We looked at many other patterns in nature as well as man-made ones keeping our main focus on animals.   The children eagerly come to tell us which patterns they might have seen the previous day or what they can observe in class, books and out and about.

Some of them mentioned the following sweaters they wore with stripes; insects such as the bee which has stripes too; the repeated colours they had in them; water ripple effects when they played in the bath; the lava that oozes out of the volcano when it erupts; flowers with endless pattern work and food in various shapes.

Here are some pictures of the patterns they mentioned.


The children started getting their little pattern cutouts from home and showing the patterns they chose in front of the class.  Well done Jeanmarie, Sophie, Zara and Neil.

I encourage all the other children to do the same and get a small cutout from a magazine or wrapping paper which has a pattern design on it so we can hang them up on our topic wall outside the classroom.

After this general overview we continued working with the jaguar theme which we started last week.  The children learnt some general knowledge about this fascinating animal.   These are some facts we went through which you can discuss with them at home or develop the topic even further through book reading and watching videos.


  • Jaguars form part of the cat family. In fact it is the 3rd largest of the big cats after the tiger and the lion and it is the largest of all the big cats in the Americas.
  • They are solitary animals and live and hunt alone.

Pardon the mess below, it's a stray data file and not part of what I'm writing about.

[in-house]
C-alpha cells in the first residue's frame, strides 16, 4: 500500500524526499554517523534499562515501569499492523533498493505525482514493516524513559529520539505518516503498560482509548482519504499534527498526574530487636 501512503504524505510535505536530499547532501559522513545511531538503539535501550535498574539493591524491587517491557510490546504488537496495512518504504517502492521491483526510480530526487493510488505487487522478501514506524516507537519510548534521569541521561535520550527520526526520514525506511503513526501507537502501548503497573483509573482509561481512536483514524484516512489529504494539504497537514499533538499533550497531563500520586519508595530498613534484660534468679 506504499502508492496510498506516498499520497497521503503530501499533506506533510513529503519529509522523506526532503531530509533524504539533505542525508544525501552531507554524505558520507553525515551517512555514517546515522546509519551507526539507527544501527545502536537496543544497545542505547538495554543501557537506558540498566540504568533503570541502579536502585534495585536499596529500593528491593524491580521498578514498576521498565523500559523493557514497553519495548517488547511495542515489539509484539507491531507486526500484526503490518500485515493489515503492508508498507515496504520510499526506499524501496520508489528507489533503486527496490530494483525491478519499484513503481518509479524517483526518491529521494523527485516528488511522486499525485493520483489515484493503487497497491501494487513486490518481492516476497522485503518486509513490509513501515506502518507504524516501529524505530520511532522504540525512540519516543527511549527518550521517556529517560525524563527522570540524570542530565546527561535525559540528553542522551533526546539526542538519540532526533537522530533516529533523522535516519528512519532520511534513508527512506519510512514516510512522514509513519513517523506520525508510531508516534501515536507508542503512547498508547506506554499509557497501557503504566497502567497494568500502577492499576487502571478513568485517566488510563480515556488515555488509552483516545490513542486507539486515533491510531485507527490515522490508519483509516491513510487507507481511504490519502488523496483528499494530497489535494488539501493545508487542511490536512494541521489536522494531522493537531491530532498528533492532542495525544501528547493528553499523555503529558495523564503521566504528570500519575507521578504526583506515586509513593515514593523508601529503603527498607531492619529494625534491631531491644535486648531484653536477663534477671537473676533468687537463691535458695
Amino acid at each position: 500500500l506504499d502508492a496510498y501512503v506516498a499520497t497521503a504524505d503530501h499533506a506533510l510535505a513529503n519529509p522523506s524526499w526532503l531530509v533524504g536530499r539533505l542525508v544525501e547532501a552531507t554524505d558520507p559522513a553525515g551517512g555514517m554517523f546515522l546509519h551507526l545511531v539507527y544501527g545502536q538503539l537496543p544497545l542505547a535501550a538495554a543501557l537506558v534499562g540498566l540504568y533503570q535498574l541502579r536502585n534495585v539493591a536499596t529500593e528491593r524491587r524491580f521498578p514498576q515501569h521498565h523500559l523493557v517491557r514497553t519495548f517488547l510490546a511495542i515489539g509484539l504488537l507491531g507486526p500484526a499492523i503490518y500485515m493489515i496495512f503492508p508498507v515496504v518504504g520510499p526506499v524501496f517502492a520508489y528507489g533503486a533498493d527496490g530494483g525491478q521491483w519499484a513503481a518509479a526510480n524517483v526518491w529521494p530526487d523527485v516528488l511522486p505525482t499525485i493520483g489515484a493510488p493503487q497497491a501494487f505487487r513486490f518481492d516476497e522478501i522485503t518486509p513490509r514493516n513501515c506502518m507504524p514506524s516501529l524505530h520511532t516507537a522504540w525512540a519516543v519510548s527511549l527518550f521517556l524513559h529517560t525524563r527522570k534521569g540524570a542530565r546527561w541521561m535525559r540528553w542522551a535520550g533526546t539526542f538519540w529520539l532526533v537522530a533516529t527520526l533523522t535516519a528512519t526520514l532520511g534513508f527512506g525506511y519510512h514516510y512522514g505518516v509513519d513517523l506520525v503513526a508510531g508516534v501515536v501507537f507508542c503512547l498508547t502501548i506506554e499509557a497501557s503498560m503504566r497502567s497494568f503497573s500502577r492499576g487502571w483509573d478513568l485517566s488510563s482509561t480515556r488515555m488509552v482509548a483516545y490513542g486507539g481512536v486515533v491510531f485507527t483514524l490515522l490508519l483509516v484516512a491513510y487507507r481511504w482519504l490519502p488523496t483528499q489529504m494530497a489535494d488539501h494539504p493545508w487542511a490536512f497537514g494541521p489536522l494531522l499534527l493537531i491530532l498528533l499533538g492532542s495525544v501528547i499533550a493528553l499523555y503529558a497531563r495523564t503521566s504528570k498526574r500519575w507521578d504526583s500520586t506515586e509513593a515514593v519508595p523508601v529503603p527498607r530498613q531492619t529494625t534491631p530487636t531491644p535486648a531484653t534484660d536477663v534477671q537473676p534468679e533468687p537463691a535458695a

• They usually hunt at night and drag their food up a tree to keep it safe.
  • Like all members of the big cat family, jaguars can roar.
  • Unlike other cats, the jaguar loves the water — it often swims, bathes, plays and even hunts for fish in streams and pools.
  • Jaguars are carnivores, they prey on over 80 species of animal of all sizes, such as deer, pigs, capybara, foxes, fish, frogs and even large anaconda snakes.
  • The jaguar often leaps into water or from a tree onto its prey.
  • The jaguar has a very powerful jaw; its bite is more powerful than that of a lion.
  • Finally they got to know that the spots on the jaguar are slightly different than that of their cousins the leopard. Those of a jaguar have a black spot in the middle of most of their pattern.

Video Clip – Roar! Meet the Big Cats! –

J – Jaguar song –


Our work with letter j came to an end with some hands on exercises where the children had to sort out letter j beans from assortments of other letters and different sized beans and bottle caps.  They also played various interactive whiteboard games white focused on this letter sound.

Here are a few photos of the letter j activities.



Term 1 Week 1 – Patterns In Nature and Animal Coats – Part 2

During the last day of the week we started working with letter sound j.

The children first watched a story during circle time called Story – Jungleberry Jamboree by Helen H Moore

We then discussed the patterns we could make with images in the story such as using the spots on the jaguar, the apples on the tree, the spots on the saxophone which one of the jaguars was playing, the jaguars finger nails, the whiskers of each animal etc.

They also created a jaguar craft using the j as the body of the animal. They struck the head, eyes and ears, arms and legs.

They then created their random spotted pattern by using the back tip of a pencil dipped in paint.

The jaguars are already stuck on our bulletin board outside our classroom.